Then he quoted the section on “Main Council”:
Main Council is held at rainbow noon in Main Meadow to deal with the business of the gathering and provide an open forum for anyone and announced by 3 repeated blowings of the conch shell. It is the only time decisions affecting the Gathering can be made.
With the evolution of diverse councils caring for the many needs of the village the question is asked “Where is Main Council now?”
There was a time when it lasted for days without end. We shared openly what we were learning during the eco-psychedelic revolution. We expressed fears or anger and went away clearer. We addressed all issues, focused our heart songs, and healed our relations. We gave room for all people to share our experience and we were healed. With enthusiasm we unlocked the mysteries of why we were together as a Rainbow People. Maybe the time to sit together in this way has come again?
These were mostly the words of Michael John, who had been lamenting the slow demise of the “Council on the Land” that was said to meet every day from July 1 to 7, but in actuality had been having appreciable numbers of people only on the first one or two days with a considerable decline in attendance thereafter. It was known for the same meandering oratory that is encountered at Vision Council. But the judge took Michael’s words as accurate testimony.
Then the judge quoted some more from the 1999 Guide and noted the section on Shanti Sena and the Guide’s quotes of the First Amendment and some other statements advising people not to sign permits. Another government exhibit he referred to was an announcement with directions to the gathering. he went on:
In addition, Mr. Fox identified a “Rainbow Guide.” (Gov. Ex. 3 ). On the front page is a picture of a man and woman sitting in front of a teepee. The Guide contains more details on gatherings, definitions, words, and phrases used by the Rainbow Family, and the names and addresses of “Focalizers,” people “who let you know what’s happening where and when, and who you want to Contact when you have info to share”.
Then he noted that the Guide had a P.O. Box address for it. He continued:
Mr. Fox testified that he had met “focalizers” both in 1998 and 1999. They let the Forest Service know “where the kitchens were going to be located, where certain individuals were located if we needed to contact somebody. There were times when people stepped forward saying, you know, we’re not going to sign, you know, a permit. We’re not going to submit an application.”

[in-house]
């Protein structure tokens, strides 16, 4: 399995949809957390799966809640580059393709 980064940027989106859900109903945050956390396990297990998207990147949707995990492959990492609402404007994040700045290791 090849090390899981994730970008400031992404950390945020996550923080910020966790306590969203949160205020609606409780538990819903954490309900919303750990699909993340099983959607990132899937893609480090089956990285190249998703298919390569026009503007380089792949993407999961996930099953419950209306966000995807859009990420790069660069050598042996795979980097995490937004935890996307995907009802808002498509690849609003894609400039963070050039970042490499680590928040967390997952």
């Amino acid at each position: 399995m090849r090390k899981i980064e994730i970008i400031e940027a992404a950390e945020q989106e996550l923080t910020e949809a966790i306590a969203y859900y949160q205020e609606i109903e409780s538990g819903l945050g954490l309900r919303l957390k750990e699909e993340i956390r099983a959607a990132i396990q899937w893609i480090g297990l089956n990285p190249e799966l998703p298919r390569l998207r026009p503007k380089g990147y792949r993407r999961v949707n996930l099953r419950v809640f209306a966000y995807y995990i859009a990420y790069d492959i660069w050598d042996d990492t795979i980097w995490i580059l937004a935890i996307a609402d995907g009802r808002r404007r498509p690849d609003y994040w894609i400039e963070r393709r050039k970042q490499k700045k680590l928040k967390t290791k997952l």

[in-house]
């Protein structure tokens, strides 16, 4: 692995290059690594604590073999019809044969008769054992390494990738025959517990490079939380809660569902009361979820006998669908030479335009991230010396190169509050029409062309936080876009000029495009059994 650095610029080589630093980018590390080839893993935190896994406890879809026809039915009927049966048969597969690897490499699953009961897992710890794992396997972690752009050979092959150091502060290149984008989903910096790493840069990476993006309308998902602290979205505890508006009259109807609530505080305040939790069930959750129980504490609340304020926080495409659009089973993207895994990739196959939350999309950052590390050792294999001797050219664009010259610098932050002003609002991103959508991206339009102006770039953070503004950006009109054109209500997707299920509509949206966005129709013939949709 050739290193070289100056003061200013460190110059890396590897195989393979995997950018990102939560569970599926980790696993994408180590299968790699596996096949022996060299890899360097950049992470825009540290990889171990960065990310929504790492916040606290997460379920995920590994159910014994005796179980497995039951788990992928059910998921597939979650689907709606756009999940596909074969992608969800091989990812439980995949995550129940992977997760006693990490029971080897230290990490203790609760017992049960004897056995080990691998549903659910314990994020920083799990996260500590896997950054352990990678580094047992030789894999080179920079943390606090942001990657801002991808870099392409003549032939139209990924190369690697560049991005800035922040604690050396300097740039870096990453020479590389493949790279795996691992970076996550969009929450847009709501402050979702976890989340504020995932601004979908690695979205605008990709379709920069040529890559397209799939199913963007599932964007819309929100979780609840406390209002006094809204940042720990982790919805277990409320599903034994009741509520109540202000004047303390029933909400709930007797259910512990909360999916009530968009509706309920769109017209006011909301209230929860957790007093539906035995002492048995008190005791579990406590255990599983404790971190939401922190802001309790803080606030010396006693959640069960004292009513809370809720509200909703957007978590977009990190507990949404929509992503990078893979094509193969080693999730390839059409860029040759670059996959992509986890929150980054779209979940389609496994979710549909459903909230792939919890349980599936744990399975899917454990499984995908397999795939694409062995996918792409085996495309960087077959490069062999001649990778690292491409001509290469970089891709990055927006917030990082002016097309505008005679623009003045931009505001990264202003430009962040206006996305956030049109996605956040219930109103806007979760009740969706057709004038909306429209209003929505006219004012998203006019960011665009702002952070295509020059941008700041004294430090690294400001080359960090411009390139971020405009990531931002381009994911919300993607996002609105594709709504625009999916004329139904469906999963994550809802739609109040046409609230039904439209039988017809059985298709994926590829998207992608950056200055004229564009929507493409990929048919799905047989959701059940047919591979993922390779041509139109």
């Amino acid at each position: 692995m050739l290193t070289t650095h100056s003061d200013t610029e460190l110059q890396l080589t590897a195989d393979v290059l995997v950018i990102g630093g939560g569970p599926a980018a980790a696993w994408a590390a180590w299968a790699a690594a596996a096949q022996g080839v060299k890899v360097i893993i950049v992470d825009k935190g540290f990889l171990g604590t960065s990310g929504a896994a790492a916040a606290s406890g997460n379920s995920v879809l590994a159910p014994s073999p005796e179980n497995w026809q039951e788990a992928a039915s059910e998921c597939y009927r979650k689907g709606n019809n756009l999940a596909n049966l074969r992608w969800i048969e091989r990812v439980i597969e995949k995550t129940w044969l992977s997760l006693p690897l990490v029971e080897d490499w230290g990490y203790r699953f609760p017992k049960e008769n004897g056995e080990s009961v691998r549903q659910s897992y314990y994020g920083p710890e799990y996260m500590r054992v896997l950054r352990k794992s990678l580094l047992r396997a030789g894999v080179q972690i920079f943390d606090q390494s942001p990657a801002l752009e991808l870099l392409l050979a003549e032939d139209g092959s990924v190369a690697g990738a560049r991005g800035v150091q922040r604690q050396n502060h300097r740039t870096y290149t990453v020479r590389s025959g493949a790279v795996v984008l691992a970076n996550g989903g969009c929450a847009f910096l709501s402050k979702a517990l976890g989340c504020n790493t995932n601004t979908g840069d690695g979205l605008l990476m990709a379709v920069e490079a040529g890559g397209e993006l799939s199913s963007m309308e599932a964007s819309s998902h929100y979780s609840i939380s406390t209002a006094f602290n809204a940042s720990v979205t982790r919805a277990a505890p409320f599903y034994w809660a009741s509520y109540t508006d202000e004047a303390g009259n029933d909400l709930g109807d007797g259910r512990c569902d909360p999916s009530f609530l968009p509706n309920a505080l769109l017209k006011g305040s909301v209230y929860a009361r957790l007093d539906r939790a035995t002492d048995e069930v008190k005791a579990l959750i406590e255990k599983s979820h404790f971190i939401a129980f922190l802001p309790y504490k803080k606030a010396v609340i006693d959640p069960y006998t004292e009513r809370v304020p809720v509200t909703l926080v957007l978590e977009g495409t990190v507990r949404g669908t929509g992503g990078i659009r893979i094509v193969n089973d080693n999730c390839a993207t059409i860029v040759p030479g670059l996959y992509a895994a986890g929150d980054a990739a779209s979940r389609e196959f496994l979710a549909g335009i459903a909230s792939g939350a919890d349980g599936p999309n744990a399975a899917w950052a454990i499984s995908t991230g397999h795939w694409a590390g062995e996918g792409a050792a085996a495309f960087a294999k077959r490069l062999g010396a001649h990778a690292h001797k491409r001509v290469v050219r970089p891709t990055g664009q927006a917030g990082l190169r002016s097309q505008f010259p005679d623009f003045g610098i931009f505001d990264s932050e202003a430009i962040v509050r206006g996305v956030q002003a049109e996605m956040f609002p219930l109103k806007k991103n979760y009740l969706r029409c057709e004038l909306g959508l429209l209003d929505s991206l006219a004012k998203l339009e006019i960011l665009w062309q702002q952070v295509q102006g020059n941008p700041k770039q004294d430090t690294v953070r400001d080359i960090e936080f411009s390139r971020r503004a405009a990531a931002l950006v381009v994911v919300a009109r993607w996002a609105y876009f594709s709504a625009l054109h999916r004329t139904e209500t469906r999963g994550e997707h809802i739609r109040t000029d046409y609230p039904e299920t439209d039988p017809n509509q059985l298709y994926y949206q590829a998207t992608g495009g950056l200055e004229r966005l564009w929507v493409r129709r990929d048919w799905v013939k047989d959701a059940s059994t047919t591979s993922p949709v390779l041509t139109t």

“The focalizer tended to do all of’ the speaking and the other folks just would sit there and listen. Generally it was the focalizer that I would have the conversation with.”
Mr. Fox identified the defendant, Joan H. Kalb, as the focalizer listed in the Guide as “Joanee Freedom.” Mr. Fox stated that defendant Garrick M. Beck never identified himself as a focalizer, …but clearly, during the couple of years that, you know, year and a half, that I’ve known Garrick, he is an individual who is very articulate and very involved with the gatherings. Attended a number of the gatherings himself, and clearly he was an individual, in my opinion, that knows what’s going on at these gatherings.
Mr. Fox’s testimony was quoted further, describing several attempts to get Garrick or Joanee to sign a permit, including one at Spring Council, that all brought nothing but refusals. He described Stephen’s receipt of the ticket after Garrick’s, and then said that “had written a column in a Rainbow tabloid (Gov. Ex. 7) under the name “Stephen Principle” with the headline: “Stephen Principle” with the headline: ‘Permit-tion and our right to gather.’”, and this was further evidence that he was a leader. (I surmise that the “tabloid” was All Ways Free.)
Then the judge summarized what he had presented so far with:
It is clear from the testimony of the government witnesses that there was never any animosity or acrimony between the Forest Service personnel and the defendants; indeed, they were on a first-name basis. The defendants simply refused to sign the permit application when requested to do so by the officers after lengthy conversations with them.